I work a lot. I am not a work-a-holic, but I really invest myself in my work, and I've sort of created a life of seemingly seamless work-life integration. This leaves little room for much else. On an average day I will wake up at 6:30am, shower, dress and go to work. I will stay at work until 5:30 or 6pm then go home. Once I get home my wife and I will stare blankly at the fridge trying to figure out what to eat for dinner. After we eat I have basically 2-3 hours to budget the balance of my personal time before bed. So, everynight I have to make really difficult choices. I want to paint, study French, read, watch some television, write on my blog, hang out with my wife, see a friend....and the list goes on and on.
I have come to a sad realization that anymore I have to pick and choose which 1 - 2 things I want to spend time bettering myself with everynight. I have also come to realize that working is the culprit in chewing up my valuable time. I mean, I could just sleep less and not eat, but sadly those are necessities. Therefore it seems that it is work that's where I am spending too much time. If I could do like at restaurants and say work half the time for 2/3 the pay, that would be perfect. Seems that half my day I'm just sort of waiting around for things to happen anyway. My good friend Matteo had the right idea. He quit his job, packed all his stuff into storage and moved to Paris. He's got all the free time in the world. We agree that we dont understand how so many people dont seem to know what to do with themselves without the structure of a job in their daily lives. Myself, I have never been bored in my life.
Friday, October 12, 2007
You know, I've never been sold on the idea of working. Dont get me wrong, I'm a gainfully employed professional and I have had a lot of success in my career thus far, but could I give it up in a minute? Try me.
When I was young my parents weren't concerned with me working as they wanted me to focus on my studies. As the years and summers came and went my friends had been getting summer jobs and I did not. I didn't have many needs financially and not because we were rich - quite to the contrary - I just lived with less and efficiently managed my allowance. Well, one summer - I must have been about 16 or so - I was in my favorite store browising and got to talking to the owner. I shopped there frequently so she knew I had an affinity for her products. Anyway, one day as we got to talking, she ended up offering me a job, which I happily took.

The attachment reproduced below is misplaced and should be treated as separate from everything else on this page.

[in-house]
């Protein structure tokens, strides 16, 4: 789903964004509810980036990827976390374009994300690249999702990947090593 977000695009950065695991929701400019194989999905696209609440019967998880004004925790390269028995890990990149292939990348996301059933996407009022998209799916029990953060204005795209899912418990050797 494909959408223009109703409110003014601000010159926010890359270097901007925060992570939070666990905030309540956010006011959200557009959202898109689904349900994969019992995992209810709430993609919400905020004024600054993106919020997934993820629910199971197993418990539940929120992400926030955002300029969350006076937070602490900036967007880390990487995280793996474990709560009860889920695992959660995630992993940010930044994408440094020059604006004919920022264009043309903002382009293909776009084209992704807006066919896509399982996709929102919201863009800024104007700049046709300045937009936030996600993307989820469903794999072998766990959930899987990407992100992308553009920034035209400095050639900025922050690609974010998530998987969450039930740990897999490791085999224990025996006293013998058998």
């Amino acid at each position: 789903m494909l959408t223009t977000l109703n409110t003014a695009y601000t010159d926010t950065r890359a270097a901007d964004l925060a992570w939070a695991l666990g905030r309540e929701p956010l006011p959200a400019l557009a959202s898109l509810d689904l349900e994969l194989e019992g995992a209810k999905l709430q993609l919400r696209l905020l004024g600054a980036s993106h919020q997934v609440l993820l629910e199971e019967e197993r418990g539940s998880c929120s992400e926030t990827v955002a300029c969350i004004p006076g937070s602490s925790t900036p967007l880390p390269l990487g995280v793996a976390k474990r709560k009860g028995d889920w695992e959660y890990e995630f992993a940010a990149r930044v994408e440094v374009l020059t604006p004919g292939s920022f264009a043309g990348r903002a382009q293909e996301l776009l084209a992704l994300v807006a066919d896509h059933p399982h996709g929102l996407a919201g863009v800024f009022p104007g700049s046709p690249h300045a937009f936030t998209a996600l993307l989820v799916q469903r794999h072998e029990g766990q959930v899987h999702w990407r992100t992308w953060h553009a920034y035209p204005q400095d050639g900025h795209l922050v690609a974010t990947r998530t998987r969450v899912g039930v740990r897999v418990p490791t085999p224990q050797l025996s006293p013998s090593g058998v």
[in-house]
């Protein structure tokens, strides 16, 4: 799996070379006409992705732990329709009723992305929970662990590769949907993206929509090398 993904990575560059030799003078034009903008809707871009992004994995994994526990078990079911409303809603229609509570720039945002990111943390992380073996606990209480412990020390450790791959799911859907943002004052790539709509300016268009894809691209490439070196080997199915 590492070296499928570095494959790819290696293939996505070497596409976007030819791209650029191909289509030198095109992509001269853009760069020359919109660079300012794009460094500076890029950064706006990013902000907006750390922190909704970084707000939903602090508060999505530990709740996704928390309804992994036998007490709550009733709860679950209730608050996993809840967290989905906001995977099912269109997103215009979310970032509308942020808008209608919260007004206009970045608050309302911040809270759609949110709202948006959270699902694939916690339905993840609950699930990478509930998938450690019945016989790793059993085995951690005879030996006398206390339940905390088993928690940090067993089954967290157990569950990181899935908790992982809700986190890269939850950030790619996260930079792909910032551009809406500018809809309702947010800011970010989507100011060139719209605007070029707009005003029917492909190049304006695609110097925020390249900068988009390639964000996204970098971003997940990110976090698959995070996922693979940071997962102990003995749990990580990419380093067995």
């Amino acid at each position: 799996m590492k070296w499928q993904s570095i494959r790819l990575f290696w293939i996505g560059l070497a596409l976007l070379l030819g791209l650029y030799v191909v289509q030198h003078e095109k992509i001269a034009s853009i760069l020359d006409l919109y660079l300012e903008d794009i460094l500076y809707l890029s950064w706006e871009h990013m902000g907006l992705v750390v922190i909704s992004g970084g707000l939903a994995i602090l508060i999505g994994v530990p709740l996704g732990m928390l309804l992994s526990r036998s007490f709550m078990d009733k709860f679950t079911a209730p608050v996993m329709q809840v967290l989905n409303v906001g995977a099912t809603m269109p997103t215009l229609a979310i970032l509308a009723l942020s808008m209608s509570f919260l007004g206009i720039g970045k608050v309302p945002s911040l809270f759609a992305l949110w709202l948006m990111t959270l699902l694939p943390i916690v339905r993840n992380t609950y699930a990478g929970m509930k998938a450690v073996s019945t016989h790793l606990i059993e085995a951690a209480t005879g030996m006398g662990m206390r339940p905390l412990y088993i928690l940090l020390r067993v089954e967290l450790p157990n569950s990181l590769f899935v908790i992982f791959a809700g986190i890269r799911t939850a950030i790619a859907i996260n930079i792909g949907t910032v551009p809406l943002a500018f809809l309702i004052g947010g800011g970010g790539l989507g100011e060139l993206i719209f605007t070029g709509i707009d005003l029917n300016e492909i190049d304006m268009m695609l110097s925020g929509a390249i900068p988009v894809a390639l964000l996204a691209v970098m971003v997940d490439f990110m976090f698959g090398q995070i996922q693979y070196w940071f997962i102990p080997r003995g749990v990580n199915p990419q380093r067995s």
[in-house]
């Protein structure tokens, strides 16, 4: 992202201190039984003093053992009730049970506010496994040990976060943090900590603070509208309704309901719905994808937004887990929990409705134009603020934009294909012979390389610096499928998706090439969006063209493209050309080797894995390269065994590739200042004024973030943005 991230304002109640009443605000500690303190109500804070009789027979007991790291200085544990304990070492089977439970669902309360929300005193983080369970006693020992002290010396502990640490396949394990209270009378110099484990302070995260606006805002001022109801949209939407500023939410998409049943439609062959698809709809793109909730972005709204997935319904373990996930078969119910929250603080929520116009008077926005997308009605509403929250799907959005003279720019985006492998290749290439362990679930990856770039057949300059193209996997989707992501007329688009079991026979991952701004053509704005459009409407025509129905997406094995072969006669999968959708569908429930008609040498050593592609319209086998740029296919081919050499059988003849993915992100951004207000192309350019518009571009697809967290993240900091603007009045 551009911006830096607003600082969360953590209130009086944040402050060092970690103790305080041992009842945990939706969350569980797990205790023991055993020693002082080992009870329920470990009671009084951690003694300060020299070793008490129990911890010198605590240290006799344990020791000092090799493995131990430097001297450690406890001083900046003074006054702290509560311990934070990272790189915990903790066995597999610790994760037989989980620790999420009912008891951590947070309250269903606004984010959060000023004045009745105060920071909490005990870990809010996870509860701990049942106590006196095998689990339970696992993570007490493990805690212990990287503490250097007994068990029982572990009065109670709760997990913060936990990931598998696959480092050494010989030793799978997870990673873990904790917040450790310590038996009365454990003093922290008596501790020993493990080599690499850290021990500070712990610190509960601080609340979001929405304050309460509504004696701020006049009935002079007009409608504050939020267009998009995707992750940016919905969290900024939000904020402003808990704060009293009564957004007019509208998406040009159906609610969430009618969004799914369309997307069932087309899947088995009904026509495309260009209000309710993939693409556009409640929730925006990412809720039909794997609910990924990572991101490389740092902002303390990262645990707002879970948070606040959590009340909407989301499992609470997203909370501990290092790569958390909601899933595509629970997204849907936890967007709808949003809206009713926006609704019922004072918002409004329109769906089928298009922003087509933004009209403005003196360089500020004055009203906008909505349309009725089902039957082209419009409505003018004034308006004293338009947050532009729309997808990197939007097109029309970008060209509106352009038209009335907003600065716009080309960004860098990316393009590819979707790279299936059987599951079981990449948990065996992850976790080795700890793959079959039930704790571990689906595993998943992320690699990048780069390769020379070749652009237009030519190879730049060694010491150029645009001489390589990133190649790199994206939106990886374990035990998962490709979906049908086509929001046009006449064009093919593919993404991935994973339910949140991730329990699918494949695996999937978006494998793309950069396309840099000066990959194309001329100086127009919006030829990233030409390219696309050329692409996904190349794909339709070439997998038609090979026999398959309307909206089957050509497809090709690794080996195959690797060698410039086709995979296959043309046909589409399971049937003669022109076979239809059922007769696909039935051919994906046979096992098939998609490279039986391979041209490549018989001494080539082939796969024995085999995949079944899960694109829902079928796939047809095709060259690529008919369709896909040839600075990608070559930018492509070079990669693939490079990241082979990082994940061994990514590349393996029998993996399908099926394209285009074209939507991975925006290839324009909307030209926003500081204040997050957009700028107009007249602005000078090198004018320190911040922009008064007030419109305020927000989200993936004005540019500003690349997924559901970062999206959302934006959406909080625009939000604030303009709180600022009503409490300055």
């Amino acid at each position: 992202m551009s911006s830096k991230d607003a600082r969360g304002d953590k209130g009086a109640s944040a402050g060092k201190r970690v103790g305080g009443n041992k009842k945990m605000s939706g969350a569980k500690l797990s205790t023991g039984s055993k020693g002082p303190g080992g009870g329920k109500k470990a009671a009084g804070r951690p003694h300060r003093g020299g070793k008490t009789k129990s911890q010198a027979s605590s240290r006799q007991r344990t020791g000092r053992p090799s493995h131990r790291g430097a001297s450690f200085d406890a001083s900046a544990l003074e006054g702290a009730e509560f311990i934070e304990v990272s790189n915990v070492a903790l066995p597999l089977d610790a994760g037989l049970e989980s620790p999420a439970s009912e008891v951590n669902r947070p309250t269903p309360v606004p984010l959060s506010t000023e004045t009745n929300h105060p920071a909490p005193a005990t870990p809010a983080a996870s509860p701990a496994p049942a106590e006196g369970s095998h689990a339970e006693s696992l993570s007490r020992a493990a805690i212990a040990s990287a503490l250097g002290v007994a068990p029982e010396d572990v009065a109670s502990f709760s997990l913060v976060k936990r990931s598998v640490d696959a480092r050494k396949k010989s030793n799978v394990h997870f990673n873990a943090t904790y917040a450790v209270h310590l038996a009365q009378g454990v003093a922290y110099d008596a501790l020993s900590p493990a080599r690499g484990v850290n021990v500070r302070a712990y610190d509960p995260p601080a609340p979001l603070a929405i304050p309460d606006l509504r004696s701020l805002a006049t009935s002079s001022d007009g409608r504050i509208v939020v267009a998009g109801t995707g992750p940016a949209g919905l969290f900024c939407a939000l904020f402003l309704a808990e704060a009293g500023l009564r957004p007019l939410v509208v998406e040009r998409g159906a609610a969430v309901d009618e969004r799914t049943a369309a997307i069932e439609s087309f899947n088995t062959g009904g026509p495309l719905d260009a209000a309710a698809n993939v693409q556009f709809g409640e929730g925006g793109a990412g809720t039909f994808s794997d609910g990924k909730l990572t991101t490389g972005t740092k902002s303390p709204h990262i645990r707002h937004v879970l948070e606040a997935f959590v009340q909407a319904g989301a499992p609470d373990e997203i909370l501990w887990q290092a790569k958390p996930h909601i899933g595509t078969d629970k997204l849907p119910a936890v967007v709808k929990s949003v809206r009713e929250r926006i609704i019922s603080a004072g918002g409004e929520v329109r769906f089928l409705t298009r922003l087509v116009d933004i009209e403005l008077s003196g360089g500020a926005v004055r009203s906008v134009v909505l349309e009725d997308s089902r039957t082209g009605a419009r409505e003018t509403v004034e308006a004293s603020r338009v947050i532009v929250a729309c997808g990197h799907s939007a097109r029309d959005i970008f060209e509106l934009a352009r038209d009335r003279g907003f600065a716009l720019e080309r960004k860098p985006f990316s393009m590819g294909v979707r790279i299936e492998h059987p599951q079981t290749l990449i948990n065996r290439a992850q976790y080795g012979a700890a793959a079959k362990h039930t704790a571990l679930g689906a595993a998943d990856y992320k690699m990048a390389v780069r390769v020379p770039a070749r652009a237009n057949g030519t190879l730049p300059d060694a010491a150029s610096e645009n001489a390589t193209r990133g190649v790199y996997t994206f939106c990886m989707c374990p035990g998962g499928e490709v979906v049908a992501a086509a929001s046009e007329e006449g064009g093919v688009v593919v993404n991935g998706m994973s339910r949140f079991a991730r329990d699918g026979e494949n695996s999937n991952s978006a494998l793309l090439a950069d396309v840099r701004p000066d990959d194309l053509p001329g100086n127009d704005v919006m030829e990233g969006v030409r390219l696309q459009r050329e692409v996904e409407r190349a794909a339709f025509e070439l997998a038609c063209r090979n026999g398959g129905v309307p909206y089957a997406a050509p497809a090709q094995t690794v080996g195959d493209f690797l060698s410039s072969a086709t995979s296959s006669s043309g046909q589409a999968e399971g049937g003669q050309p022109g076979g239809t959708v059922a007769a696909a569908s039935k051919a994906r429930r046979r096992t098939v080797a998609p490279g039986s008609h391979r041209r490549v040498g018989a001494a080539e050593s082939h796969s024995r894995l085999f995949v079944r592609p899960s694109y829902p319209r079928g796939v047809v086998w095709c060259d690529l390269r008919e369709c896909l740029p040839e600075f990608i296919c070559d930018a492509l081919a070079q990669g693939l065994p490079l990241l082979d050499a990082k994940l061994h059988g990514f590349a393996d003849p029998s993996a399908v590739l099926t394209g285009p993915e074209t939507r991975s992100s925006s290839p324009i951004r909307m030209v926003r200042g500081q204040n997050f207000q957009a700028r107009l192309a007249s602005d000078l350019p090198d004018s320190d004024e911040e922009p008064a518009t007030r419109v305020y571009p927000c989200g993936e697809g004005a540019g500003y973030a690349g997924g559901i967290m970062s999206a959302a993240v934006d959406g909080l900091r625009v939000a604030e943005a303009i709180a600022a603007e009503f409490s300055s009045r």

Excitedly I went home and told my parents that I was finally going to be working. "Doing what?" they asked. "Well..", I started, "I will be working as a salesperson at my favorite store, the vintage clothes shop up the street. "Perfect!" they exulted. Finally, he'll be making some money and doing something he likes. "Well...", I started again "not exactly...". "What do you mean, not exactly?!?" they inquired. "Well...you see, I wont actually be getting paid. I mean I will, just not in actual money." They stared at me puzzled. I continued "no, it's really cool actually, I'll be getting paid in store credit! That way I can get all the cool free clothes I want!"
My parents weren't overjoyed, but I did work there that summer and ended up with quite an arsenal of shark-skin suits, fedoras and mohair cardigans (BTW, that was during my mod phase). Some days that still sounds like a pretty sweet gig.